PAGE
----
Reddish EgretReddish Egret

My friend Jim Boland reported seeing a Red Headed Duck, Northern Pintails, Blue Winged Teal, American Wigeons, and Northern Shovelers on BPWD in his newsletter* last Monday.  We didn’t see that many – I suspect they were out there, just hidden.  We heard hunters making a lot of noise throughout the morning and I bet the ducks are skittish.

If you’ve held off visiting MINWR or BPWD because you were uneasy about hurricane damage and lack of wildlife – stop worrying.  The place is rapidly getting back to normal and there’s every reason to get out there and witness some of Central Florida’s beauty.

Thanks for stopping by and reading my blog. Now – go make some photos!

©2017, Ed Rosack. All rights reserved

*By the way: If you want to subscribe to Jim’s newsletter, send him an email at jasboland01@gmail.com

Black Point Wildlife Drive is open again!

Yay! Jim Boland’s newsletter let us know that they’ve reopened Black Point so when Tom M. asked if I wanted to go out photographing I suggested we head to Merritt Island National Wildlife Refuge. We met early Friday morning and drove over on State Road 50.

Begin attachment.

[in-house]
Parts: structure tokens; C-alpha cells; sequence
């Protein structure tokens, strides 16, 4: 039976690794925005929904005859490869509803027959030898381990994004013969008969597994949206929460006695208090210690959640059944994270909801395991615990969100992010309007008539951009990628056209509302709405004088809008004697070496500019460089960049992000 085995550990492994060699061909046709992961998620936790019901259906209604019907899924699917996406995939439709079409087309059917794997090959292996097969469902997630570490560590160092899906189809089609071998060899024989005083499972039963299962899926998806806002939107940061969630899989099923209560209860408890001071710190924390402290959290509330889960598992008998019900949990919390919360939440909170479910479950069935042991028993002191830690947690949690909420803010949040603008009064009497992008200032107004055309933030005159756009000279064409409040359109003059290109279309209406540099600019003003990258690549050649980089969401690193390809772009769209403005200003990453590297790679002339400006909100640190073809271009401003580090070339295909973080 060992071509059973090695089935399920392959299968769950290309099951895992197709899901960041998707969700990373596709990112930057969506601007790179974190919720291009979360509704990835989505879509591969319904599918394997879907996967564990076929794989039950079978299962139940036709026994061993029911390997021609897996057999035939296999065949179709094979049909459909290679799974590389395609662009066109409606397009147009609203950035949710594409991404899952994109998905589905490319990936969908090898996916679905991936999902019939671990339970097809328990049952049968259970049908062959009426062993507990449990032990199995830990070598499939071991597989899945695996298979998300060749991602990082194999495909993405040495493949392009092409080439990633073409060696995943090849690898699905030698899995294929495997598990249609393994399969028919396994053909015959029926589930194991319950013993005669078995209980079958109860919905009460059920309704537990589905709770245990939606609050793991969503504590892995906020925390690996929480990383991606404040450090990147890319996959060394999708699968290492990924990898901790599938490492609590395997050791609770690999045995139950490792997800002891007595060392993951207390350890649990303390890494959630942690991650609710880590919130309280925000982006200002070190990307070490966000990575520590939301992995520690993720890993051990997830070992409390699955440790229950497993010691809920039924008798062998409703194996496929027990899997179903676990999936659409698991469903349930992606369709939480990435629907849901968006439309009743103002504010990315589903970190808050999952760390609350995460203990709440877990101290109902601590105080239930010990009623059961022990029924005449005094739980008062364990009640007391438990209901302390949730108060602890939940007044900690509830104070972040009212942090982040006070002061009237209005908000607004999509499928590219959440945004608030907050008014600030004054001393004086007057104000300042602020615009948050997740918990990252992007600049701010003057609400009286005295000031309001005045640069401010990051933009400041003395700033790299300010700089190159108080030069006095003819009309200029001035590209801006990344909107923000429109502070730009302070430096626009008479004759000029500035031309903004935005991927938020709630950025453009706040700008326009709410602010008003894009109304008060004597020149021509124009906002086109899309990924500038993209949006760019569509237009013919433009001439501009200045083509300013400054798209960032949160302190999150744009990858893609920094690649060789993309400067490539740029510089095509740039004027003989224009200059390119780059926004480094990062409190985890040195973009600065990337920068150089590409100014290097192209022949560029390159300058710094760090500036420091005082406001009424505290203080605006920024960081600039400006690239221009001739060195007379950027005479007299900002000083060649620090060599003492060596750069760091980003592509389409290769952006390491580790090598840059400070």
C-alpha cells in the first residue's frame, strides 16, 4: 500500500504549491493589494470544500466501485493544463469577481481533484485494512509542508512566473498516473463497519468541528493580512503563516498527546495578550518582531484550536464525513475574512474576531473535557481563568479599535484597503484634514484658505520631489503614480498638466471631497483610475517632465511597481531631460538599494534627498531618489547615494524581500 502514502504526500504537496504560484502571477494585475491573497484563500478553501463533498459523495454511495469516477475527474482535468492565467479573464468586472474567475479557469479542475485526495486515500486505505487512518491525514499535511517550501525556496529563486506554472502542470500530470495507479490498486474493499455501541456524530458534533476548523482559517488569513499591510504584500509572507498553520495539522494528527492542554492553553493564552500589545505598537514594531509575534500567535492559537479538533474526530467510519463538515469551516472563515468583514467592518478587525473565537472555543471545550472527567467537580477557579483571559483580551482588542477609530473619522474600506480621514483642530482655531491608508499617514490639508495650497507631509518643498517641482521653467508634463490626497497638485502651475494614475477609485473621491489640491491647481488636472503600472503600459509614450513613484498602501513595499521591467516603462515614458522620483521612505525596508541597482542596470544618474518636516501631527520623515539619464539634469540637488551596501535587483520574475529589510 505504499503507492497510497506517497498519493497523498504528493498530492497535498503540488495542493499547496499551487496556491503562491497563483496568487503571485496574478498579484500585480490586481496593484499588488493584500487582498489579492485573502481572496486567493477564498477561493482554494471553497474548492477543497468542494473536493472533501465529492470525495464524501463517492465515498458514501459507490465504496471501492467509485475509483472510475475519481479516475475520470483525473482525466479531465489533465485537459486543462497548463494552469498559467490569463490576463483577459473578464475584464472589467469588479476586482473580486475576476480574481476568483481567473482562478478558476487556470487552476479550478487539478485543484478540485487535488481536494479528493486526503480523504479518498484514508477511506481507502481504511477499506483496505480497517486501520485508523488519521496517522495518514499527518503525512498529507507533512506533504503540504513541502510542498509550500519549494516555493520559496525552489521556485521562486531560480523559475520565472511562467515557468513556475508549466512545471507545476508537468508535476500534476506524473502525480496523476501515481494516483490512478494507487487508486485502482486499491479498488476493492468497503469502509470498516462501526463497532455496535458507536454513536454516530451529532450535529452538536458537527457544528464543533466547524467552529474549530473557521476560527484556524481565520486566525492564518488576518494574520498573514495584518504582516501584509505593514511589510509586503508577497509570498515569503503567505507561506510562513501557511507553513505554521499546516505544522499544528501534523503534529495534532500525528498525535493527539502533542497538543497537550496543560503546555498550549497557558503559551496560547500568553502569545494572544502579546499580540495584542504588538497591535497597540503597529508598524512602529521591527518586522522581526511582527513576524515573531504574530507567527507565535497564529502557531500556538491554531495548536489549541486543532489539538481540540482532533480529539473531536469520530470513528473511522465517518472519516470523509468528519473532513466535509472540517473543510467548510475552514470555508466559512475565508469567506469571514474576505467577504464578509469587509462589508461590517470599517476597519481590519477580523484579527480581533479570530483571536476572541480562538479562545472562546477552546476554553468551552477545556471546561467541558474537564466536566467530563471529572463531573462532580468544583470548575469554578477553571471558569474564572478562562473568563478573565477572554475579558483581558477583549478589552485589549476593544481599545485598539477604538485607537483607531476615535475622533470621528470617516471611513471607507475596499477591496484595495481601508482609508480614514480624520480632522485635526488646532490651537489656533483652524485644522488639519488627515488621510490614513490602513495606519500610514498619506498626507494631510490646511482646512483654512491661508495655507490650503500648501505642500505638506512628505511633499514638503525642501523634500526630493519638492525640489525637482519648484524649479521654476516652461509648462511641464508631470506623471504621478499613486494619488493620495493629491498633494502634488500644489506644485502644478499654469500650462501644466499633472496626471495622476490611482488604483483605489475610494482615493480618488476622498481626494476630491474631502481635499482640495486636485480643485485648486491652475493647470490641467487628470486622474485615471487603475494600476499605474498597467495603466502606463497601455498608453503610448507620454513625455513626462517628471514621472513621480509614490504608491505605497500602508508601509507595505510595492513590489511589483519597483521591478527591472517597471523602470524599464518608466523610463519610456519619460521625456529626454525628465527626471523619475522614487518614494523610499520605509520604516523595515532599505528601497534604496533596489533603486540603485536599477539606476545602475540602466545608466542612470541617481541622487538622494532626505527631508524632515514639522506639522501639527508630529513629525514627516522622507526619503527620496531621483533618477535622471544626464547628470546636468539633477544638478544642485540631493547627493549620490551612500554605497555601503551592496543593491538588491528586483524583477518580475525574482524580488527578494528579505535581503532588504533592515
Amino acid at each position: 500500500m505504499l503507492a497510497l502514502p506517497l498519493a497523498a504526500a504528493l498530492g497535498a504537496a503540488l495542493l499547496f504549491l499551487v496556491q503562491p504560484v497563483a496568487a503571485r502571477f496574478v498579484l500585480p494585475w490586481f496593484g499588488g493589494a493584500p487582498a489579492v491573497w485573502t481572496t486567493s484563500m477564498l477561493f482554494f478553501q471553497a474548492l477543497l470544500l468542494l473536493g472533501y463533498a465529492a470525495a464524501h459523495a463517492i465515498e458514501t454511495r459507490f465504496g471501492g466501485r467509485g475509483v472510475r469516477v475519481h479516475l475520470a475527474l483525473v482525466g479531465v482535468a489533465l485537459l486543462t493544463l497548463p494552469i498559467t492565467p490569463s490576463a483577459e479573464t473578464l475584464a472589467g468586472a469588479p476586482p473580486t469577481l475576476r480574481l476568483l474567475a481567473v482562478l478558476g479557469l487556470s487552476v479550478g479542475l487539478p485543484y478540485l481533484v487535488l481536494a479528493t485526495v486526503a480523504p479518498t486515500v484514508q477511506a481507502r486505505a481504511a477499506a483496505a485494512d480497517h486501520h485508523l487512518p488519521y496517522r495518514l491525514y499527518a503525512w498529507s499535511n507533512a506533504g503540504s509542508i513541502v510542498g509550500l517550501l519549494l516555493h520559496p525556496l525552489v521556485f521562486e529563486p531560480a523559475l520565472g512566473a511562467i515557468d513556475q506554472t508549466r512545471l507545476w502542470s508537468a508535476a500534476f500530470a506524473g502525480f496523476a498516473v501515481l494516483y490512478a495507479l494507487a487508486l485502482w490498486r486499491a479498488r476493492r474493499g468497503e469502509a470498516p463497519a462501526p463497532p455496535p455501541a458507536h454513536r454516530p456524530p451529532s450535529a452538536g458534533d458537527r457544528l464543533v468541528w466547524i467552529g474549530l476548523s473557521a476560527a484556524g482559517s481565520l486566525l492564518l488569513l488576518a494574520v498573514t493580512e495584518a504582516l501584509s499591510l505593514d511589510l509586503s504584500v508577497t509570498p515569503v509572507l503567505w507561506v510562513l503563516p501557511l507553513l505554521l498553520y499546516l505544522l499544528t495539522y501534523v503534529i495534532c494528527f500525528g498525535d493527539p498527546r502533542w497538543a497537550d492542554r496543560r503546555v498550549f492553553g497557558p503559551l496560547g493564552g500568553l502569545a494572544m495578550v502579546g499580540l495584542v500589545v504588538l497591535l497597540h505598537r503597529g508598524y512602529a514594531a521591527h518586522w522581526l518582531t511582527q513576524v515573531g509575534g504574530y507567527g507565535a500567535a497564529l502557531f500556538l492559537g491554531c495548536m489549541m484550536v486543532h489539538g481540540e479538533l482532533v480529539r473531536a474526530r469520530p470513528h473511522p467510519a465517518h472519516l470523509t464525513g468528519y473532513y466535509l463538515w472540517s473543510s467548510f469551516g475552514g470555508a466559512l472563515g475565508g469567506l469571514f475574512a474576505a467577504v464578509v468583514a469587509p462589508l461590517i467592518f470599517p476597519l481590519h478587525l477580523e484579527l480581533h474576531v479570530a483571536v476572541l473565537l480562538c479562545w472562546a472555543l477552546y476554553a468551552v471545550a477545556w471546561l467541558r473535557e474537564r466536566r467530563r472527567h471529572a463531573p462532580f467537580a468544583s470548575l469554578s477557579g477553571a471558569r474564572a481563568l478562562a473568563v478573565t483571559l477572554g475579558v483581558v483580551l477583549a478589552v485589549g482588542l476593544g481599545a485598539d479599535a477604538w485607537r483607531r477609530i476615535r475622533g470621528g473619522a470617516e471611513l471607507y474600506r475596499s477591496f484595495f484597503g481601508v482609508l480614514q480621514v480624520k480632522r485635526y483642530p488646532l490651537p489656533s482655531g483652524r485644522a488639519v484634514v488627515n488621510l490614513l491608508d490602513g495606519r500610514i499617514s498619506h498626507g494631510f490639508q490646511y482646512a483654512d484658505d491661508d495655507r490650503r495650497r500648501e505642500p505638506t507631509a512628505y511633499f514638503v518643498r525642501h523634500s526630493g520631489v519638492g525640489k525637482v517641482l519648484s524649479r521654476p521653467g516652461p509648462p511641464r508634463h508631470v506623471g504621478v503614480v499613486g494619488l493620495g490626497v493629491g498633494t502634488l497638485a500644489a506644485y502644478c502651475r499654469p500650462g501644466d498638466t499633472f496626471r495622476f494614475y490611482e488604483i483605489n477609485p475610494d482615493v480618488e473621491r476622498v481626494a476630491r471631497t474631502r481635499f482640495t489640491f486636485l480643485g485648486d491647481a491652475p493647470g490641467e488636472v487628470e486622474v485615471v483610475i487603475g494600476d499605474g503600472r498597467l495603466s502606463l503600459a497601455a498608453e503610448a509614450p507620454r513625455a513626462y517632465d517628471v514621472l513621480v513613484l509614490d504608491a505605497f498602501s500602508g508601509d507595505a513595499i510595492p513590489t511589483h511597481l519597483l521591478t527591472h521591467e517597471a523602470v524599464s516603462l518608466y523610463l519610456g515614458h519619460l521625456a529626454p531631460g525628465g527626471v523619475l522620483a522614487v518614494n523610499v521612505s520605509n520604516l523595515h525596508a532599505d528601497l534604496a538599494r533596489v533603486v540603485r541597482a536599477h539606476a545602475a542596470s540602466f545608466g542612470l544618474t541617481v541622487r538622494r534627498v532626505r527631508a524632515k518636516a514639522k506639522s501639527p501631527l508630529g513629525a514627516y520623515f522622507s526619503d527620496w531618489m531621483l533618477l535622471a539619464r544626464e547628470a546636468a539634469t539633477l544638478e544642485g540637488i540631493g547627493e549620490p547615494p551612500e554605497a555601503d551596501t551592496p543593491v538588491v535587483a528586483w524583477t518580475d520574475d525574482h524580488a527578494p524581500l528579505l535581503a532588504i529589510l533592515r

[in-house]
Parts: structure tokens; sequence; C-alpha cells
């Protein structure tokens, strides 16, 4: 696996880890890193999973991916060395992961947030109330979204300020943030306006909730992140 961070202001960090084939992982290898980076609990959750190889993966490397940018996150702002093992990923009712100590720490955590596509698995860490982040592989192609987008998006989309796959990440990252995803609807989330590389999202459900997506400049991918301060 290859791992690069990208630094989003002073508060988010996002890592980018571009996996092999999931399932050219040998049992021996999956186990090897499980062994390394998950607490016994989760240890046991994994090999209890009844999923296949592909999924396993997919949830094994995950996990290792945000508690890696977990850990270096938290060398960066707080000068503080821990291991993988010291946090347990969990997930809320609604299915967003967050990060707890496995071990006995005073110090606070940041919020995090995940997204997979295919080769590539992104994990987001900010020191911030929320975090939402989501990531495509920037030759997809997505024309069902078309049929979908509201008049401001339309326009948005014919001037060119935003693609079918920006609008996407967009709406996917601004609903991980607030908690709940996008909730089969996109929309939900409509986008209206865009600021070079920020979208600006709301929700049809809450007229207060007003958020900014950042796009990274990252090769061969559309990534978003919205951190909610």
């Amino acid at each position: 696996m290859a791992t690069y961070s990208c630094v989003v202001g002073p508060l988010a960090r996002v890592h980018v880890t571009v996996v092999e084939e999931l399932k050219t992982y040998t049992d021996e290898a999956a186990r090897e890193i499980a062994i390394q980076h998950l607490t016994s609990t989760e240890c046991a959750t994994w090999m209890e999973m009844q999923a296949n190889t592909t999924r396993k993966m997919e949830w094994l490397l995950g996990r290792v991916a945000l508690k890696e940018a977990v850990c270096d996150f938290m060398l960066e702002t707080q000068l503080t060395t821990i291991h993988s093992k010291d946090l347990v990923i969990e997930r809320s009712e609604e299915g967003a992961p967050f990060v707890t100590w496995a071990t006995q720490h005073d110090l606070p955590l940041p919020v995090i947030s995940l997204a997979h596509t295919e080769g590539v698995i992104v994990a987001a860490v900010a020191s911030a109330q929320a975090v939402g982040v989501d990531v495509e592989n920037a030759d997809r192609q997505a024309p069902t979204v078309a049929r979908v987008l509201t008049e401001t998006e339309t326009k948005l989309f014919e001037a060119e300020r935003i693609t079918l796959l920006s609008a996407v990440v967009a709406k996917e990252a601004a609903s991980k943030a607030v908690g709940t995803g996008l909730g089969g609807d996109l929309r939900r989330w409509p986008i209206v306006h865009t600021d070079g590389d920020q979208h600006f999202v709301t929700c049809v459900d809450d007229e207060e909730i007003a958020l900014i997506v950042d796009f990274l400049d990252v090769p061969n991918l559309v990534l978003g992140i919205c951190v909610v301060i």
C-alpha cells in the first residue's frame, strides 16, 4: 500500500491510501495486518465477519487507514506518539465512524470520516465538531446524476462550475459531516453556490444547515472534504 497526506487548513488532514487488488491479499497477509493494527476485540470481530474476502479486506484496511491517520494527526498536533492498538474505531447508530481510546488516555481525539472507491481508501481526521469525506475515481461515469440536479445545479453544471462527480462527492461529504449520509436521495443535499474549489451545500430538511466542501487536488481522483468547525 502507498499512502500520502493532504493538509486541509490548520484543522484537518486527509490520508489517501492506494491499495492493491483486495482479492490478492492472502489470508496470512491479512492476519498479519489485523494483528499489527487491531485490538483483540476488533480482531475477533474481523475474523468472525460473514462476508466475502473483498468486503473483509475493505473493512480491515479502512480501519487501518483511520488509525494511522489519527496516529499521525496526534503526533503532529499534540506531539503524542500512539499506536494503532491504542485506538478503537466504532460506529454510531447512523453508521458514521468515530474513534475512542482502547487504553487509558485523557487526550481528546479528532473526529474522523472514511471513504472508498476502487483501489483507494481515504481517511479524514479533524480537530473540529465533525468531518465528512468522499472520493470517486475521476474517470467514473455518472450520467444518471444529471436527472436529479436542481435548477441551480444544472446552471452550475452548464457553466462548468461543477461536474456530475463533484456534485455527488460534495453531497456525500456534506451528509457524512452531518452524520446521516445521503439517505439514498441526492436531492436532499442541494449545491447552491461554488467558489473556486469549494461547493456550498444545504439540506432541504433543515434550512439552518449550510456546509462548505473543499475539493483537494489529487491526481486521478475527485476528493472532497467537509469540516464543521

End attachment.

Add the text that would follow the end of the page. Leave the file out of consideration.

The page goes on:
St. Johns River at dawnSt. Johns River at dawn

Our first stop was at the boat ramp on the St. Johns River. It’s a pretty place at dawn and the view was different this time since the water is several feet higher than I’ve ever seen it. Lots of rain here recently.

Once at the refuge, we headed straight to Black Point. The water there is a little higher than I’ve ever seen it too. The road surface was in great shape – I didn’t see any damage remaining from the hurricane.

Spiders and webs were very common. This one had set up in some great early morning light.